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4 Tips to ease medical tape removal

April 19, 2018
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The most painful part of your recovery shouldn’t be removing your medical tape. The stickiness and persistent adhesiveness is what makes it so effective when it comes to protecting an injury, but it’s also what makes it kind of a pain in the butt to remove once it’s done its job.

Before trying any of these tricks it is important to understand your injury and what is and isn’t an option for you. If you have an unhealed wound, use extra caution when removing the tape so as to not cause any more pain or damage.

4 Tips for removing medical tape as painlessly as possible:

  1. Put baby oil around the edges, and let it soak in. The tape will be easier to peel off without and won’t stick to the skin nearly as much.
  2. Rubbing alcohol is another great way to reduce pain when removing medical tape. Unless you have an open wound, then stay away from this one as it will likely burn if it gets into the wound.
  3. Take a warm wet washcloth and place it over the tape for 10-15 minutes, and slowly peel the tape back. If it is still to sticky, rewarm to cloth and try again.
  4. Take a long bath, effectively soaking the taped area. It should be a bit soggy and less adhesive, making it easier to peel off.

May your wounds heal well, and your bandages come off painlessly!

 

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7 Unique ways to use Cohesive Bandage

March 7, 2018
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Use it as a sweatband

When you’re tearing up the court or the course, you may find that your sweaty palms have a hard time gripping the racket/club. Don’t let that affect your game, wrap the handle in cohesive bandage for a sweat resistant grip. Along with the functionality comes the possibility of spicing up your game with fun colors and patterns.

For pet injuries

The bandage won’t stick to skin or fur, but will stay secure for as long as needed. There’s so much room for creativity and innovation, make your pet the coolest at the park with fun colors and cool designs. Ideal for dogs, cats, and horses.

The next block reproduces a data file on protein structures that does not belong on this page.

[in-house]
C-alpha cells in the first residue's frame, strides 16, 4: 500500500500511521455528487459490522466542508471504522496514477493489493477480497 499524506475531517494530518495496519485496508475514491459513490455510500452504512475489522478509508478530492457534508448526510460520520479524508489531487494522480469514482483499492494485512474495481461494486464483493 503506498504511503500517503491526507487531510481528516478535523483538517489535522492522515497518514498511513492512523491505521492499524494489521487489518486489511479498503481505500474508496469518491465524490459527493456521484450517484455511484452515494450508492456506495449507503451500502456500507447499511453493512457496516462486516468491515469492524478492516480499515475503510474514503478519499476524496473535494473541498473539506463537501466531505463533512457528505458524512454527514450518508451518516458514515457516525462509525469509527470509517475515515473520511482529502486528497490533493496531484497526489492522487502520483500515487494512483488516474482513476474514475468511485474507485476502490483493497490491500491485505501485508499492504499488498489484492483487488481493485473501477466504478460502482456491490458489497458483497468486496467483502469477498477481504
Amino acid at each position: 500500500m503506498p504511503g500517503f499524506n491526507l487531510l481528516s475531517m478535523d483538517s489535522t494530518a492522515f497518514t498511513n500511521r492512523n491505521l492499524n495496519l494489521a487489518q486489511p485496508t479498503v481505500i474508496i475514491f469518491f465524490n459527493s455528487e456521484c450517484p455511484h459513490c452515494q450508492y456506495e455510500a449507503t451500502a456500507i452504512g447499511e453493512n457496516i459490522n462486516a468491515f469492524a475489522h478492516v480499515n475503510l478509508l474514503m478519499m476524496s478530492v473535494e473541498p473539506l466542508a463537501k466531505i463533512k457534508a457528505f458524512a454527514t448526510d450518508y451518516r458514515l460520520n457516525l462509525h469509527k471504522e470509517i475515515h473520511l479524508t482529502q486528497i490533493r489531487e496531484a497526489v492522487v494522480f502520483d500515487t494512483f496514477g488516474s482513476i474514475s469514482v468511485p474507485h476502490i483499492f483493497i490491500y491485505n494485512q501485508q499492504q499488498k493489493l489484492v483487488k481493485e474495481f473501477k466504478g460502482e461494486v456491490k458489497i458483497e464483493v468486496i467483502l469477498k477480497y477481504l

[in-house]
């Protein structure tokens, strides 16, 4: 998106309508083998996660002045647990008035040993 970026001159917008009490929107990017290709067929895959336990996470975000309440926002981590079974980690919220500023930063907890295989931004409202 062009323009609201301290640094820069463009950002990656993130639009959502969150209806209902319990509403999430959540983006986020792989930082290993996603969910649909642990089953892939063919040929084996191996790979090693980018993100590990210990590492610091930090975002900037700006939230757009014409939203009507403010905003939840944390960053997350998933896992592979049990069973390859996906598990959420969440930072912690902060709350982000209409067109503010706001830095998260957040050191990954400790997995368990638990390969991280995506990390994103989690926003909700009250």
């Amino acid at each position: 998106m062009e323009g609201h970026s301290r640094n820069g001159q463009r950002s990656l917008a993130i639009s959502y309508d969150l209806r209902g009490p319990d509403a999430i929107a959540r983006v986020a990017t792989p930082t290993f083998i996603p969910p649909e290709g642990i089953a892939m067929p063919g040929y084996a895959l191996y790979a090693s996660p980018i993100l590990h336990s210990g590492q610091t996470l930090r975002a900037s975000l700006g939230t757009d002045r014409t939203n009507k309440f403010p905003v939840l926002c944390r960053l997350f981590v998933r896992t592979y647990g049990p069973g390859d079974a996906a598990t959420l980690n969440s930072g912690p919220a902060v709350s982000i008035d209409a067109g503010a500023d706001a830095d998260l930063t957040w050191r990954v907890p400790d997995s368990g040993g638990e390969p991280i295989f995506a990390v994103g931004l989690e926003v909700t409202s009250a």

Dog calmer

Believe it or not, cohesive bandage can be used to create a calming harness for your dog. Does your dog get nervous around fireworks, or new people? This wrapping style hits key pressure points that relieve anxiety and calm the nerves. It’s super simple and your pet will likely be thankful for the comforting stress reliever.

Sweatband

As long as you aren’t prone to embarrassment, cohesive bandage work great as a sweatband. They won’t stick to your hair and they’re sweat resistant. As an added bonus, if you’re playing against someone they may be distracted by how stupid you look, giving you the upper hand.

Tattoo care

Cohesive bandage can be used to protect new tattoos. Since it won’t stick to the skin, it won’t irritate or damage the new tattoo, but it will stay secure and keep dirt and sunlight off.

Keep shin-guards up

Have you ever been trying to enjoy your child’s soccer game but the poor kid keeps fiddling with their shin guards? They just won’t stay up! Come to the rescue with cohesive bandage. Wrap the shin-guard against the calf a few times with the bandage. It is helpful to do a few wraps on the top and a few on the bottom for best results. As a seasoned soccer player myself, I can say that this trick came in handy for many, many games.

Artwork for kids

CoEase can be used to create cool designs and pictures. It’s a unique and cost effective way to spark your child’s creativity in a way that isn’t messy or hard to clean up. A little canvas can easily be made, and shapes and objects can be cut out and stuck right to the canvas itself. With the variety of unique colors that Tempo offers, the possibilities are endless!

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What can stethoscopes learn from orchestras?

January 29, 2018
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in Blog
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Brass vs aluminum

The stethoscope is carefully designed to amplify the sounds of the inner body, usually the lungs or the heart in order to detect any irregularities. Due to the functions of the stethoscope, it is clear that optimal clarity is of the utmost importance. The majority of stethoscope chest-pieces are made of either aluminum, stainless steel, or chrome plated brass, but today, we’re here to talk about brass specifically.

What makes brass so special?

Well, think about it, what are the majority of orchestra instruments made of? Brass. There has to be a reason for this, but why? Brass is the product of mixing together zinc and copper, which produces the most genuine sound, rich tones, and generates an acoustically superior sound to other materials. Brass picks up low frequencies, since brass instruments sound comes from differing vibrations of the player’s lips. Centuries of using brass sections for instruments has proven to deliver the most reliable and vibrant sounds of any other medium. Orchestras are revered for their brilliant, vivid music played by their brass instruments. So, the question really shouldn’t be “why brass?” But “why not brass?”

Experience the superior acoustic quality of brass for yourself:

 Dual Head Stethoscopes 

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